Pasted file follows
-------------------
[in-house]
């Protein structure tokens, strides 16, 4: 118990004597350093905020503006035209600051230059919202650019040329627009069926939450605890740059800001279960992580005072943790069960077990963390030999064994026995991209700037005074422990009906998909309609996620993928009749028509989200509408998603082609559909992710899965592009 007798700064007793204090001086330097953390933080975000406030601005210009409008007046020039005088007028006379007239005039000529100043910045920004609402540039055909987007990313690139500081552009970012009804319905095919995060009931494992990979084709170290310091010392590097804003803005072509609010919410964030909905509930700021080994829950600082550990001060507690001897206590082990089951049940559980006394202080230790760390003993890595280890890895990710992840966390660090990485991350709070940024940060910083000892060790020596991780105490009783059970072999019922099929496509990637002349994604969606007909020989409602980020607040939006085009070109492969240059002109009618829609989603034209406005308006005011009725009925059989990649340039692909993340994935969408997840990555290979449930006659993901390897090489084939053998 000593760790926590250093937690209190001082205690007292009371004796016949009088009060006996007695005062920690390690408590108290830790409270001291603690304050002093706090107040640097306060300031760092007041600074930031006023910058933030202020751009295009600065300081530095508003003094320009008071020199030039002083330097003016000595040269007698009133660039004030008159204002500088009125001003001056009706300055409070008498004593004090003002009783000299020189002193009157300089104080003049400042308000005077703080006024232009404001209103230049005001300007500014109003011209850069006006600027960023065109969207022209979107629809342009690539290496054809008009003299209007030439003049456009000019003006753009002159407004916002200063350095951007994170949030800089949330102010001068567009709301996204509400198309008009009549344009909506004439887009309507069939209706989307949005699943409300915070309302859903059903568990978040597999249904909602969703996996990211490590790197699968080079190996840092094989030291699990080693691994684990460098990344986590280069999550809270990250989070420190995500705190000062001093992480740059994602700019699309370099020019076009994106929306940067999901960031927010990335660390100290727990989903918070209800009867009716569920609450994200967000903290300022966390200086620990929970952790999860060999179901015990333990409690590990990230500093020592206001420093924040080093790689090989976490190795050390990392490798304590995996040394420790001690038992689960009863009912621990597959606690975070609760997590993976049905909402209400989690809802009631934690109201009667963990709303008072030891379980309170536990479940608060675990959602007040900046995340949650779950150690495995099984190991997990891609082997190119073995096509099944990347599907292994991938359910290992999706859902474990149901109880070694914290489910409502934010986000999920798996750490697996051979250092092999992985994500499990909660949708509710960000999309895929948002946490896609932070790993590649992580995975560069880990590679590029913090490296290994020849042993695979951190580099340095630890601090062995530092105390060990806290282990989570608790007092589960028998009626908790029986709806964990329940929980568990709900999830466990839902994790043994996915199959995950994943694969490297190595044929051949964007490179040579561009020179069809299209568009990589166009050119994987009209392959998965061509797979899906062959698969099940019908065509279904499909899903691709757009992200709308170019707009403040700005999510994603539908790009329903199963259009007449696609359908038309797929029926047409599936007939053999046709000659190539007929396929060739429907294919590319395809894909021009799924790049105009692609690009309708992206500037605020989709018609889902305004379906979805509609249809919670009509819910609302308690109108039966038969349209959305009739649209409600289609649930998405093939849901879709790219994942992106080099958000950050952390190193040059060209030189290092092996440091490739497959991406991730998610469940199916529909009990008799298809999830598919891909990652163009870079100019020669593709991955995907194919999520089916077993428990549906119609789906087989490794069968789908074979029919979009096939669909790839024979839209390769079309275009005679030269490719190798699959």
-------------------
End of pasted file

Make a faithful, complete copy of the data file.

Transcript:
[in-house]
């Protein structure tokens, strides 16, 4: 118990004597350093905020503006035209600051230059919202650019040329627009069926939450605890740059800001279960992580005072943790069960077990963390030999064994026995991209700037005074422990009906998909309609996620993928009749028509989200509408998603082609559909992710899965592009 007798700064007793204090001086330097953390933080975000406030601005210009409008007046020039005088007028006379007239005039000529100043910045920004609402540039055909987007990313690139500081552009970012009804319905095919995060009931494992990979084709170290310091010392590097804003803005072509609010919410964030909905509930700021080994829950600082550990001060507690001897206590082990089951049940559980006394202080230790760390003993890595280890890895990710992840966390660090990485991350709070940024940060910083000892060790020596991780105490009783059970072999019922099929496509990637002349994604969606007909020989409602980020607040939006085009070109492969240059002109009618829609989603034209406005308006005011009725009925059989990649340039692909993340994935969408997840990555290979449930006659993901390897090489084939053998 000593760790926590250093937690209190001082205690007292009371004796016949009088009060006996007695005062920690390690408590108290830790409270001291603690304050002093706090107040640097306060300031760092007041600074930031006023910058933030202020751009295009600065300081530095508003003094320009008071020199030039002083330097003016000595040269007698009133660039004030008159204002500088009125001003001056009706300055409070008498004593004090003002009783000299020189002193009157300089104080003049400042308000005077703080006024232009404001209103230049005001300007500014109003011209850069006006600027960023065109969207022209979107629809342009690539290496054809008009003299209007030439003049456009000019003006753009002159407004916002200063350095951007994170949030800089949330102010001068567009709301996204509400198309008009009549344009909506004439887009309507069939209706989307949005699943409300915070309302859903059903568990978040597999249904909602969703996996990211490590790197699968080079190996840092094989030291699990080693691994684990460098990344986590280069999550809270990250989070420190995500705190000062001093992480740059994602700019699309370099020019076009994106929306940067999901960031927010990335660390100290727990989903918070209800009867009716569920609450994200967000903290300022966390200086620990929970952790999860060999179901015990333990409690590990990230500093020592206001420093924040080093790689090989976490190795050390990392490798304590995996040394420790001690038992689960009863009912621990597959606690975070609760997590993976049905909402209400989690809802009631934690109201009667963990709303008072030891379980309170536990479940608060675990959602007040900046995340949650779950150690495995099984190991997990891609082997190119073995096509099944990347599907292994991938359910290992999706859902474990149901109880070694914290489910409502934010986000999920798996750490697996051979250092092999992985994500499990909660949708509710960000999309895929948002946490896609932070790993590649992580995975560069880990590679590029913090490296290994020849042993695979951190580099340095630890601090062995530092105390060990806290282990989570608790007092589960028998009626908790029986709806964990329940929980568990709900999830466990839902994790043994996915199959995950994943694969490297190595044929051949964007490179040579561009020179069809299209568009990589166009050119994987009209392959998965061509797979899906062959698969099940019908065509279904499909899903691709757009992200709308170019707009403040700005999510994603539908790009329903199963259009007449696609359908038309797929029926047409599936007939053999046709000659190539007929396929060739429907294919590319395809894909021009799924790049105009692609690009309708992206500037605020989709018609889902305004379906979805509609249809919670009509819910609302308690109108039966038969349209959305009739649209409600289609649930998405093939849901879709790219994942992106080099958000950050952390190193040059060209030189290092092996440091490739497959991406991730998610469940199916529909009990008799298809999830598919891909990652163009870079100019020669593709991955995907194919999520089916077993428990549906119609789906087989490794069968789908074979029919979009096939669909790839024979839209390769079309275009005679030269490719190798699959």